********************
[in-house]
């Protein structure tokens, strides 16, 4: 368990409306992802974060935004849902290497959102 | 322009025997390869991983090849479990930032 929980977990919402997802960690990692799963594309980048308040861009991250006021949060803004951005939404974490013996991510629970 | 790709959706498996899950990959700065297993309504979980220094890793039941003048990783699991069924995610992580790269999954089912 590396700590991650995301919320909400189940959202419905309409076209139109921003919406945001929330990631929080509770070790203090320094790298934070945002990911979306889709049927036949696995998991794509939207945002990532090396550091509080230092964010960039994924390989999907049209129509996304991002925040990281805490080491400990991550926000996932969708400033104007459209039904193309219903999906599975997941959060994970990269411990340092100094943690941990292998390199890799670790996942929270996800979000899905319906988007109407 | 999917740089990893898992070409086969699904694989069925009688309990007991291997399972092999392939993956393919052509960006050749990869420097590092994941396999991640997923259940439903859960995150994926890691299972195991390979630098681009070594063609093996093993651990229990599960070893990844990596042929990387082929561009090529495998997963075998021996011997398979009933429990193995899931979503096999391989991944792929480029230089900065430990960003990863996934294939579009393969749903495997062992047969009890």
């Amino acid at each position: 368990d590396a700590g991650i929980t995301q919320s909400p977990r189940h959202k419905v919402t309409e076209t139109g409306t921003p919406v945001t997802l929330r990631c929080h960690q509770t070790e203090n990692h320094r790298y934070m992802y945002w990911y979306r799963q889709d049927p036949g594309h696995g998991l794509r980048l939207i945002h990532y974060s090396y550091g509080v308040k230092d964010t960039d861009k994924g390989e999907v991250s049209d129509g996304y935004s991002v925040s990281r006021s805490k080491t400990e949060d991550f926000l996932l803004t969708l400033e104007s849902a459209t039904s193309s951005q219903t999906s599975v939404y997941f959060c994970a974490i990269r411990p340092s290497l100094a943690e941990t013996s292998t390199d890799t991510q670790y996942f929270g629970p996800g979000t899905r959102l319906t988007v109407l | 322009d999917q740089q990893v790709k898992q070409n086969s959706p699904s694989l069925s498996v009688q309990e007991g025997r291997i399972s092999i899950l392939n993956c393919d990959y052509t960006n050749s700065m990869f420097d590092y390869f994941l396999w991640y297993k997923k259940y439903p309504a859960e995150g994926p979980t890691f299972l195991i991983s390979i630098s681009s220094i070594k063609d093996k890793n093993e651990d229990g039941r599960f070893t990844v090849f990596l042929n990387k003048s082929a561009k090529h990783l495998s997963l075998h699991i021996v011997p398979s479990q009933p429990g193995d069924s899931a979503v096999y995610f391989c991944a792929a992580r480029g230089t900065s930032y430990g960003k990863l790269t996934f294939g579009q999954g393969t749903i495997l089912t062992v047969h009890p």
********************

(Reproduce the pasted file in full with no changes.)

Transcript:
[in-house]
């Protein structure tokens, strides 16, 4: 368990409306992802974060935004849902290497959102 | 322009025997390869991983090849479990930032 929980977990919402997802960690990692799963594309980048308040861009991250006021949060803004951005939404974490013996991510629970 | 790709959706498996899950990959700065297993309504979980220094890793039941003048990783699991069924995610992580790269999954089912 590396700590991650995301919320909400189940959202419905309409076209139109921003919406945001929330990631929080509770070790203090320094790298934070945002990911979306889709049927036949696995998991794509939207945002990532090396550091509080230092964010960039994924390989999907049209129509996304991002925040990281805490080491400990991550926000996932969708400033104007459209039904193309219903999906599975997941959060994970990269411990340092100094943690941990292998390199890799670790996942929270996800979000899905319906988007109407 | 999917740089990893898992070409086969699904694989069925009688309990007991291997399972092999392939993956393919052509960006050749990869420097590092994941396999991640997923259940439903859960995150994926890691299972195991390979630098681009070594063609093996093993651990229990599960070893990844990596042929990387082929561009090529495998997963075998021996011997398979009933429990193995899931979503096999391989991944792929480029230089900065430990960003990863996934294939579009393969749903495997062992047969009890």
């Amino acid at each position: 368990d590396a700590g991650i929980t995301q919320s909400p977990r189940h959202k419905v919402t309409e076209t139109g409306t921003p919406v945001t997802l929330r990631c929080h960690q509770t070790e203090n990692h320094r790298y934070m992802y945002w990911y979306r799963q889709d049927p036949g594309h696995g998991l794509r980048l939207i945002h990532y974060s090396y550091g509080v308040k230092d964010t960039d861009k994924g390989e999907v991250s049209d129509g996304y935004s991002v925040s990281r006021s805490k080491t400990e949060d991550f926000l996932l803004t969708l400033e104007s849902a459209t039904s193309s951005q219903t999906s599975v939404y997941f959060c994970a974490i990269r411990p340092s290497l100094a943690e941990t013996s292998t390199d890799t991510q670790y996942f929270g629970p996800g979000t899905r959102l319906t988007v109407l | 322009d999917q740089q990893v790709k898992q070409n086969s959706p699904s694989l069925s498996v009688q309990e007991g025997r291997i399972s092999i899950l392939n993956c393919d990959y052509t960006n050749s700065m990869f420097d590092y390869f994941l396999w991640y297993k997923k259940y439903p309504a859960e995150g994926p979980t890691f299972l195991i991983s390979i630098s681009s220094i070594k063609d093996k890793n093993e651990d229990g039941r599960f070893t990844v090849f990596l042929n990387k003048s082929a561009k090529h990783l495998s997963l075998h699991i021996v011997p398979s479990q009933p429990g193995d069924s899931a979503v096999y995610f391989c991944a792929a992580r480029g230089t900065s930032y430990g960003k990863l790269t996934f294939g579009q999954g393969t749903i495997l089912t062992v047969h009890p």